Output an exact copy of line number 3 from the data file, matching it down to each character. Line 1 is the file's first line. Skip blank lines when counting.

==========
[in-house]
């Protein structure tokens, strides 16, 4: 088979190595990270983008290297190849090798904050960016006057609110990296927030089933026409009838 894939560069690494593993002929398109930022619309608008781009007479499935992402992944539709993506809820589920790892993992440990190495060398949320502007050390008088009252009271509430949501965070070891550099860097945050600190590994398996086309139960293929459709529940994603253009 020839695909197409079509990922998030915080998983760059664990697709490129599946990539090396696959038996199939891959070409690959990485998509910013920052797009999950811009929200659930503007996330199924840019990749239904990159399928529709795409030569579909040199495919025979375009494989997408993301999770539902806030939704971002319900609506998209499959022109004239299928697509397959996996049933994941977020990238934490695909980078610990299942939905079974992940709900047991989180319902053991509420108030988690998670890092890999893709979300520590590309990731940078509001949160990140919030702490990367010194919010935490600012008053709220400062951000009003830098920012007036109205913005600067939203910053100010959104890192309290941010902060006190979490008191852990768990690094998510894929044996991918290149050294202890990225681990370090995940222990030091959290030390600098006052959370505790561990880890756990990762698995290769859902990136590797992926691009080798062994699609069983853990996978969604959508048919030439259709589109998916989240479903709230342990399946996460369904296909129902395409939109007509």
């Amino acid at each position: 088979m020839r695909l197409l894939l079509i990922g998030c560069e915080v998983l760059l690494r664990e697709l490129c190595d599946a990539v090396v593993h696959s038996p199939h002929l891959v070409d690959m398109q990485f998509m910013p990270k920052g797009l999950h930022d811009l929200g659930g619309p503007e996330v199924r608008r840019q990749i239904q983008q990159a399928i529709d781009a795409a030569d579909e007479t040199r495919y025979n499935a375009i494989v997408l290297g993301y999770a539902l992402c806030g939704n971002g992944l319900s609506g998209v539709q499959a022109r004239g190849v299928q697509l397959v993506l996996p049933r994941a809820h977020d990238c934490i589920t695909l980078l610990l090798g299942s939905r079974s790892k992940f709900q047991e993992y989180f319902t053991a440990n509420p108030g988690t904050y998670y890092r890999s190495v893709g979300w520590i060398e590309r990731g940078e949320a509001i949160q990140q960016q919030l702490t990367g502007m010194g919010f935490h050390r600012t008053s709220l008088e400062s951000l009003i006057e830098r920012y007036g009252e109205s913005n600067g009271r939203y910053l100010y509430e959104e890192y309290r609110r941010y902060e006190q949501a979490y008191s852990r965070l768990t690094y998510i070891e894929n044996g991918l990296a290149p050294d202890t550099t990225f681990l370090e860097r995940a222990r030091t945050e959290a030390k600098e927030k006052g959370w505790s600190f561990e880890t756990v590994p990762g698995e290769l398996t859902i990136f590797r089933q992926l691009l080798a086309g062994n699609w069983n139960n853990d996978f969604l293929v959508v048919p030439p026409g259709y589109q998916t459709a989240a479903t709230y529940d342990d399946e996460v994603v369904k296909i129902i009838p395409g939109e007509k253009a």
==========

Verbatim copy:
């Amino acid at each position: 088979m020839r695909l197409l894939l079509i990922g998030c560069e915080v998983l760059l690494r664990e697709l490129c190595d599946a990539v090396v593993h696959s038996p199939h002929l891959v070409d690959m398109q990485f998509m910013p990270k920052g797009l999950h930022d811009l929200g659930g619309p503007e996330v199924r608008r840019q990749i239904q983008q990159a399928i529709d781009a795409a030569d579909e007479t040199r495919y025979n499935a375009i494989v997408l290297g993301y999770a539902l992402c806030g939704n971002g992944l319900s609506g998209v539709q499959a022109r004239g190849v299928q697509l397959v993506l996996p049933r994941a809820h977020d990238c934490i589920t695909l980078l610990l090798g299942s939905r079974s790892k992940f709900q047991e993992y989180f319902t053991a440990n509420p108030g988690t904050y998670y890092r890999s190495v893709g979300w520590i060398e590309r990731g940078e949320a509001i949160q990140q960016q919030l702490t990367g502007m010194g919010f935490h050390r600012t008053s709220l008088e400062s951000l009003i006057e830098r920012y007036g009252e109205s913005n600067g009271r939203y910053l100010y509430e959104e890192y309290r609110r941010y902060e006190q949501a979490y008191s852990r965070l768990t690094y998510i070891e894929n044996g991918l990296a290149p050294d202890t550099t990225f681990l370090e860097r995940a222990r030091t945050e959290a030390k600098e927030k006052g959370w505790s600190f561990e880890t756990v590994p990762g698995e290769l398996t859902i990136f590797r089933q992926l691009l080798a086309g062994n699609w069983n139960n853990d996978f969604l293929v959508v048919p030439p026409g259709y589109q998916t459709a989240a479903t709230y529940d342990d399946e996460v994603v369904k296909i129902i009838p395409g939109e007509k253009a």